Published 7 March 2023
Caitlin Adler is a vegan Accredited Sports Nutritionist, Strength & Conditioning coach and bodybuilder at Plant Forged Physique. Her passion is helping vegans achieve their health and fitness goals with evidence-based guidance and expertise.
When you think about bodybuilding, meals like chicken and broccoli, or drinking loads of whey protein shakes might come to mind.
But for plant-based Sports Nutritionist and IFBB Bikini bodybuilder Caitlin Adler, she is on a mission to change minds about what it means to be a bodybuilding athlete, and that vegans can be just as competitive as their meat-eating peers.
“I still get some funny looks when people find out I’m vegan and a bodybuilder,” Caitlin said.
Caitlin, 28, who has lived in Sydney, Australia all her life, became an ethical vegan 8 years ago after meeting other vegans at university and also watching documentaries like Forks Over Knives, The Cove, Food Inc, Blackfish, and Rotten. Before this, she spent much of her adolescence eating a vegetarian diet and was also a competitive swimmer and gymnast.
“It was ironic, because people think you can’t build muscle on a plant-based diet, and I was usually the most muscular person on my team. Even from early on I was proof you can.”
Caitlin said she was always a fan of working out in the gym and building muscle but was first introduced to competitive bodybuilding by a friend.
“I mainly went to the show to watch and support him. But when I saw the female categories I was so impressed and thought ‘wow, I want to do that’. Watching those women awakened a passion in me that day.”
At this point, Caitlin had already been vegan for years. And though bodybuilding has a reputation for requiring a high amount of protein and eating meat, Caitlin said she never felt the need to ever give up her vegan lifestyle.
“It was never a question for me. Being vegan is part of who I am, and I knew I didn’t need to eat animals or animal products to put on muscle and be competitive at a high level.”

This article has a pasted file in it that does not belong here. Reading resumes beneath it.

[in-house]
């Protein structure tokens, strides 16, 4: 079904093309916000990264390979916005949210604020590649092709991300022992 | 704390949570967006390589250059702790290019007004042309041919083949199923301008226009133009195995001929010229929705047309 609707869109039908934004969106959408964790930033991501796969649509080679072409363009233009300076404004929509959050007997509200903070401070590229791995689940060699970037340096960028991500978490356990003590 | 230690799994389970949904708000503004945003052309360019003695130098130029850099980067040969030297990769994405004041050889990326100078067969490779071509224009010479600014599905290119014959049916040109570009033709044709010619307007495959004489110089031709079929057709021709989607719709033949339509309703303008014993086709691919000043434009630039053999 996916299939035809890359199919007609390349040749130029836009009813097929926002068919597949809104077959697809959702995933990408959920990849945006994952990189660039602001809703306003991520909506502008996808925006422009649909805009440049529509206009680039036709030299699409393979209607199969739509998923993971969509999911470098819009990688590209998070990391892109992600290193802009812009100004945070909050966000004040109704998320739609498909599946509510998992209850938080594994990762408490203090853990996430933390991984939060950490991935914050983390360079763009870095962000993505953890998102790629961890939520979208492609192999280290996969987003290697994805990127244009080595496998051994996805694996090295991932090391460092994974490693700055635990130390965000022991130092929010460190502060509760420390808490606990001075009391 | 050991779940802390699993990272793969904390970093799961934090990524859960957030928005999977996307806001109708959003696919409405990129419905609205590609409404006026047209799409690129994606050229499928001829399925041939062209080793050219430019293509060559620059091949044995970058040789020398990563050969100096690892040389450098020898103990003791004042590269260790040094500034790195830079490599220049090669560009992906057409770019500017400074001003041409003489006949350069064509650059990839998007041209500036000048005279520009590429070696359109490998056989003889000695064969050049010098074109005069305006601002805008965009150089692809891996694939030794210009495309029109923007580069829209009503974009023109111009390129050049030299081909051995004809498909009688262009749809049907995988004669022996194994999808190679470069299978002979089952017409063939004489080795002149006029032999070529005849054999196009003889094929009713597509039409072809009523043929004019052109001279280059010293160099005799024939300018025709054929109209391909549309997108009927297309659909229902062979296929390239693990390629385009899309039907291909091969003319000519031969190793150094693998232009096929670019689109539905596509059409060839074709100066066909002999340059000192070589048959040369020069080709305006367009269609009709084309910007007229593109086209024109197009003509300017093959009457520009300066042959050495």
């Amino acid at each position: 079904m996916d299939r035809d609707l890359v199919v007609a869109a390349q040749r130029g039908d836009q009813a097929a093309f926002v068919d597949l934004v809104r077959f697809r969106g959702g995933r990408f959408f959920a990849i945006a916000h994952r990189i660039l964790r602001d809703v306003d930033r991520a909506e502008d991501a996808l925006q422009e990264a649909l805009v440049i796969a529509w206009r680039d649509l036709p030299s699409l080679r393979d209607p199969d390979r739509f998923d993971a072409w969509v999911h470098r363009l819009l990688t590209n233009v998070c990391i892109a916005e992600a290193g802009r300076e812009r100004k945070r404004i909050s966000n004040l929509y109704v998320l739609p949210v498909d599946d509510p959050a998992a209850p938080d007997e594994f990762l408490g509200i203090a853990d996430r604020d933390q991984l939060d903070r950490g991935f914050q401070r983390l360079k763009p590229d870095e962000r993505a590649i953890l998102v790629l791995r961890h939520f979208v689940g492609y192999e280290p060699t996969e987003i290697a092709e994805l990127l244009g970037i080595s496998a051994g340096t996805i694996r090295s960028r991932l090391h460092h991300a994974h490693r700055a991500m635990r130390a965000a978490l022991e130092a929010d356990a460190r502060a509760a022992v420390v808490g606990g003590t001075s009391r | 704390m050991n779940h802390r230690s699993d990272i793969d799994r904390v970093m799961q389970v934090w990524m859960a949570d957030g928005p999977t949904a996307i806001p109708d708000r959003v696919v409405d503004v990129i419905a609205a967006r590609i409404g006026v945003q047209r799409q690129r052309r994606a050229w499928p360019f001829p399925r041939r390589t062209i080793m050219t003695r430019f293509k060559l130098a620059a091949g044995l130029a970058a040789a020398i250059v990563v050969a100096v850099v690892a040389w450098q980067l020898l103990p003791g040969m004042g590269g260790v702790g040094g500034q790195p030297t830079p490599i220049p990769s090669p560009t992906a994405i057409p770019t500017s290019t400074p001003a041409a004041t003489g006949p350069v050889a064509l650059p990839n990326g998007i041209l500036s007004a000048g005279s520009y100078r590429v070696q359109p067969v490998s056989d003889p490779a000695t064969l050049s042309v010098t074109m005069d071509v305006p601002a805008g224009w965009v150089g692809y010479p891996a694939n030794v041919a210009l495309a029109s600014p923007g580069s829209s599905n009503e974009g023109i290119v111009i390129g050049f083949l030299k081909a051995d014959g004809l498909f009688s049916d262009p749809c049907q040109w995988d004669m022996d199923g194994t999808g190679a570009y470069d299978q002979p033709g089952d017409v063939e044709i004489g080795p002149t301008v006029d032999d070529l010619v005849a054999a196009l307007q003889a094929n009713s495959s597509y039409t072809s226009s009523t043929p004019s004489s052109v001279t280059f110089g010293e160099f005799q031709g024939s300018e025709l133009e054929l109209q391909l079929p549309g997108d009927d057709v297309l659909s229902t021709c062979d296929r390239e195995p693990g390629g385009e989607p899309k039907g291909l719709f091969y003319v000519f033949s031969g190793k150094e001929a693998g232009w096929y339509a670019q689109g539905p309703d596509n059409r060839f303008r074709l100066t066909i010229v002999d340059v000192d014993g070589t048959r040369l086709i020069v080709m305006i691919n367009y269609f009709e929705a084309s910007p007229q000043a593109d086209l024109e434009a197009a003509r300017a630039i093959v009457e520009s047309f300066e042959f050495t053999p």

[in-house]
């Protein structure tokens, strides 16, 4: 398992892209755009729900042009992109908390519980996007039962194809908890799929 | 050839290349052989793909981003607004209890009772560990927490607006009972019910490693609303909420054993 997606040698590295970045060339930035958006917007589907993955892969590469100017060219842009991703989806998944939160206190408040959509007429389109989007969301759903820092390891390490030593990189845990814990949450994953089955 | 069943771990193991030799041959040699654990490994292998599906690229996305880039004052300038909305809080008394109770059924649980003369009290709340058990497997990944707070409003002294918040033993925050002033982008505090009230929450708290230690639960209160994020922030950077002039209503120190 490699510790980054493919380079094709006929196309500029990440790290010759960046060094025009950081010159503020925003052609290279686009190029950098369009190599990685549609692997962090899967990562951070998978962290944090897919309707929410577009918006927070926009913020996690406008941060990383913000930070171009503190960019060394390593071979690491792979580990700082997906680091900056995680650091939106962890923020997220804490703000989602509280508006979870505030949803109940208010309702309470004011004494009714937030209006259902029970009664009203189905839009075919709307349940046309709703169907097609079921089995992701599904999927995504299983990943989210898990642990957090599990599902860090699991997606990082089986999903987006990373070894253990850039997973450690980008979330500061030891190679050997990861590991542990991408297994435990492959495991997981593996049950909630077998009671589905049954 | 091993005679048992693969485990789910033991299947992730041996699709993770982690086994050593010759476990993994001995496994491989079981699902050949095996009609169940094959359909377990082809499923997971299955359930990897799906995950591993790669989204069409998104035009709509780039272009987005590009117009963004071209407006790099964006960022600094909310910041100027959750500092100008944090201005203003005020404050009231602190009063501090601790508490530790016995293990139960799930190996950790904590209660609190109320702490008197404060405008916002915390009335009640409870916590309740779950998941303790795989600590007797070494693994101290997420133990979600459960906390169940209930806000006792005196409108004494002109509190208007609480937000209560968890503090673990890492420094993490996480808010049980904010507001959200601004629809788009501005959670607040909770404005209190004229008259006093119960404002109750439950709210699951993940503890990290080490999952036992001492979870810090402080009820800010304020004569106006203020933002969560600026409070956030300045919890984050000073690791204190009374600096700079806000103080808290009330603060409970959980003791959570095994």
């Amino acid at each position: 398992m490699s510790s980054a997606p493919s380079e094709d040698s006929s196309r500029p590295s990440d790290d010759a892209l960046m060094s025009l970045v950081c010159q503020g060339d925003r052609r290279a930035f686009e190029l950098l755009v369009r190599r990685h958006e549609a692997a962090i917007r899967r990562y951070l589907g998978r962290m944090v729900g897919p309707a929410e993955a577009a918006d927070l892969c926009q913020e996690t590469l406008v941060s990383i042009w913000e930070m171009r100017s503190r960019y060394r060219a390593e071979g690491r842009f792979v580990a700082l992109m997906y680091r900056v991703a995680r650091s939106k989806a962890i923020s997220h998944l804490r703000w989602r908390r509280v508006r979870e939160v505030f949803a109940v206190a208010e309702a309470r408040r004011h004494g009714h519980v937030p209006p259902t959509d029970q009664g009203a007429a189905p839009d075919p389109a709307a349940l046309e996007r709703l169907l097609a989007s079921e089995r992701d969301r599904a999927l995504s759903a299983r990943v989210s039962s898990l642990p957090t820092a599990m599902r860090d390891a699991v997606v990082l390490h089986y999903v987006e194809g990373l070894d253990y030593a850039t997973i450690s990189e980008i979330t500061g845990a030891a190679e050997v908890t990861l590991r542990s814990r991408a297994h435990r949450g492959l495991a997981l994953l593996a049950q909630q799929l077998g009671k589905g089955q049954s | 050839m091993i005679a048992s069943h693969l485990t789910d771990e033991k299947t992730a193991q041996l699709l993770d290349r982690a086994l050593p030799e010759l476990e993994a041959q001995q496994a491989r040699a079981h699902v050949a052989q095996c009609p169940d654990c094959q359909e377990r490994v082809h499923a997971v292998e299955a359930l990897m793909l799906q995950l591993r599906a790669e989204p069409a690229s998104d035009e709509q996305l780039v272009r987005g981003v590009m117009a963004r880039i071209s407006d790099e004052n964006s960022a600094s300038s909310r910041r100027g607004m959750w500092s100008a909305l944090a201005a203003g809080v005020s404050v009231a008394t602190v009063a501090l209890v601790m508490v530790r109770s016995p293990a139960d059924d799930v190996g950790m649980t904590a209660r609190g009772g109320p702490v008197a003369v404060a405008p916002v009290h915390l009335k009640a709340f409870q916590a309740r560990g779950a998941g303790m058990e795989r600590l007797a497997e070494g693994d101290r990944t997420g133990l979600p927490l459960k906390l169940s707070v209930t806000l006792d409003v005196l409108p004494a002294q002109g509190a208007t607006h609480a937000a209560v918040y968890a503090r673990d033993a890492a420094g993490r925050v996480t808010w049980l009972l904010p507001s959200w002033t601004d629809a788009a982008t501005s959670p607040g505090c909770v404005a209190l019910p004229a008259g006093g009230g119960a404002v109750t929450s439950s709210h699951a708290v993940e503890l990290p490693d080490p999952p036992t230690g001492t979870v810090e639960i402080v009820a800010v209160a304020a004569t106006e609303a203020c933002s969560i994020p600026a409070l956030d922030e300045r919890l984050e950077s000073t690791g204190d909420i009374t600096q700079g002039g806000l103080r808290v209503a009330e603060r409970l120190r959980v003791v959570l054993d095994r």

Caitlin’s go-to protein sources include tofu, tempeh, plant-based protein powder, and some fortified plant-based meats. She also eats lots of fresh produce, like fresh greens, legumes, salads, and fruits, plus whole grains like rice, oats, and rye bread.
In the months leading up to her shows she follows a structured nutrition plan and tracks macronutrients closely. But during her seasons between shows, she eats with more flexibility and loosely tracks her macronutrients.
“I eat a generally well-rounded, nutritionally dense diet throughout the year, whether I’m in prep or not. But in my off season I like to include some extra treats, foods I enjoy, and also dine out a bit more.”
Her top advice for building muscle: be patient and don’t be afraid to eat.
“As a natural bodybuilder, muscle building is slow and takes time. You need to eat enough, train hard and get enough protein, but time is one of the most important factors too.”
Whether you’re vegan or not, Caitlin says one of the biggest mistakes she sees is people underestimating how long they need to make significant changes, stating that bodybuilders often take 1 to 3 years of “improvement seasons” between shows in order to build muscle and make notable improvements.
“With your average gym-goer, they try to build muscle then get nervous about increasing their calorie intake or get impatient and focus on losing body fat. The end result is that they don’t make any notable improvements.”
In her most recent season, Caitlin walked away with multiple second and third placings at both a state and national level at the IFBB Pro League Australia, in what would be considered a very stacked and competitive line up of athletes.
“I was very happy with my placings. While I didn’t get the gold this time, I’m not worried about it. This is really only the beginning for me and I know next time I step on stage I’ll be even better.”
She’s currently building muscle and working towards her next competitions which will be in the latter half of 2024. Right now, her biggest priority is her team of vegan athletes, bodybuilders and lifestyle clients.
“While bodybuilding is a huge part of my life, helping others achieve their goals and changing the face of veganism in sport is my true passion.”
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Then depending on preferences – toppings such as 60-80g avocado, 20-30ml light salad dressing, 50g of pickled vegetables
Then depending on preferences – toppings 20-30g of nuts & seeds, or 20-40g of soy protein crisps
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